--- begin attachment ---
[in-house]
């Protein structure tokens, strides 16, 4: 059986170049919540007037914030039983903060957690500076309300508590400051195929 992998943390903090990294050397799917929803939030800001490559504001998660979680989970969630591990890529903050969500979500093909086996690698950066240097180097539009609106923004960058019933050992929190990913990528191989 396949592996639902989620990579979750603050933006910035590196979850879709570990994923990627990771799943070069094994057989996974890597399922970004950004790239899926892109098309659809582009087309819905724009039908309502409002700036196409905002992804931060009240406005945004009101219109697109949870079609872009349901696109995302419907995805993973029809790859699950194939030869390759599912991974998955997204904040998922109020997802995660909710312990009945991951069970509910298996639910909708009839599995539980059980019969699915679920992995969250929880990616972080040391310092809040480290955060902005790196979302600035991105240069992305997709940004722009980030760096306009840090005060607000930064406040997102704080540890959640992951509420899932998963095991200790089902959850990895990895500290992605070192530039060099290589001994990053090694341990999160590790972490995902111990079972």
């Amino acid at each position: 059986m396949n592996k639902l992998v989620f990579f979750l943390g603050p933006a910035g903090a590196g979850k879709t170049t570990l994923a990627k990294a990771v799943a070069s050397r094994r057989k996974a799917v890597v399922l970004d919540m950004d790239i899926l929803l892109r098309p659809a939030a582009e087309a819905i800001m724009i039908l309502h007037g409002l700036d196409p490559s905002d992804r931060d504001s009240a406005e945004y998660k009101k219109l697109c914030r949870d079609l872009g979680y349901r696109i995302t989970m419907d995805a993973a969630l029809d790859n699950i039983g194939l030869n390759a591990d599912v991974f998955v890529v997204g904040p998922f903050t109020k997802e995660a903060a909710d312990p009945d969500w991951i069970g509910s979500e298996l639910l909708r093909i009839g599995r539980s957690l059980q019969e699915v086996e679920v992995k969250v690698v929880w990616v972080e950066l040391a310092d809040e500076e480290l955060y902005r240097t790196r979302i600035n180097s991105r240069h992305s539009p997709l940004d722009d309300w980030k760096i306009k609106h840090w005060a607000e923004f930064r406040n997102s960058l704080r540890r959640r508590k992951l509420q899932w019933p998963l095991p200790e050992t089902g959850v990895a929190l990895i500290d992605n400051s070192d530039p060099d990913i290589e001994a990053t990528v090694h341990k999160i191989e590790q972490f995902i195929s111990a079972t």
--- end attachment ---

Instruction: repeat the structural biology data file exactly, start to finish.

[in-house]
């Protein structure tokens, strides 16, 4: 059986170049919540007037914030039983903060957690500076309300508590400051195929 992998943390903090990294050397799917929803939030800001490559504001998660979680989970969630591990890529903050969500979500093909086996690698950066240097180097539009609106923004960058019933050992929190990913990528191989 396949592996639902989620990579979750603050933006910035590196979850879709570990994923990627990771799943070069094994057989996974890597399922970004950004790239899926892109098309659809582009087309819905724009039908309502409002700036196409905002992804931060009240406005945004009101219109697109949870079609872009349901696109995302419907995805993973029809790859699950194939030869390759599912991974998955997204904040998922109020997802995660909710312990009945991951069970509910298996639910909708009839599995539980059980019969699915679920992995969250929880990616972080040391310092809040480290955060902005790196979302600035991105240069992305997709940004722009980030760096306009840090005060607000930064406040997102704080540890959640992951509420899932998963095991200790089902959850990895990895500290992605070192530039060099290589001994990053090694341990999160590790972490995902111990079972």
């Amino acid at each position: 059986m396949n592996k639902l992998v989620f990579f979750l943390g603050p933006a910035g903090a590196g979850k879709t170049t570990l994923a990627k990294a990771v799943a070069s050397r094994r057989k996974a799917v890597v399922l970004d919540m950004d790239i899926l929803l892109r098309p659809a939030a582009e087309a819905i800001m724009i039908l309502h007037g409002l700036d196409p490559s905002d992804r931060d504001s009240a406005e945004y998660k009101k219109l697109c914030r949870d079609l872009g979680y349901r696109i995302t989970m419907d995805a993973a969630l029809d790859n699950i039983g194939l030869n390759a591990d599912v991974f998955v890529v997204g904040p998922f903050t109020k997802e995660a903060a909710d312990p009945d969500w991951i069970g509910s979500e298996l639910l909708r093909i009839g599995r539980s957690l059980q019969e699915v086996e679920v992995k969250v690698v929880w990616v972080e950066l040391a310092d809040e500076e480290l955060y902005r240097t790196r979302i600035n180097s991105r240069h992305s539009p997709l940004d722009d309300w980030k760096i306009k609106h840090w005060a607000e923004f930064r406040n997102s960058l704080r540890r959640r508590k992951l509420q899932w019933p998963l095991p200790e050992t089902g959850v990895a929190l990895i500290d992605n400051s070192d530039p060099d990913i290589e001994a990053t990528v090694h341990k999160i191989e590790q972490f995902i195929s111990a079972t």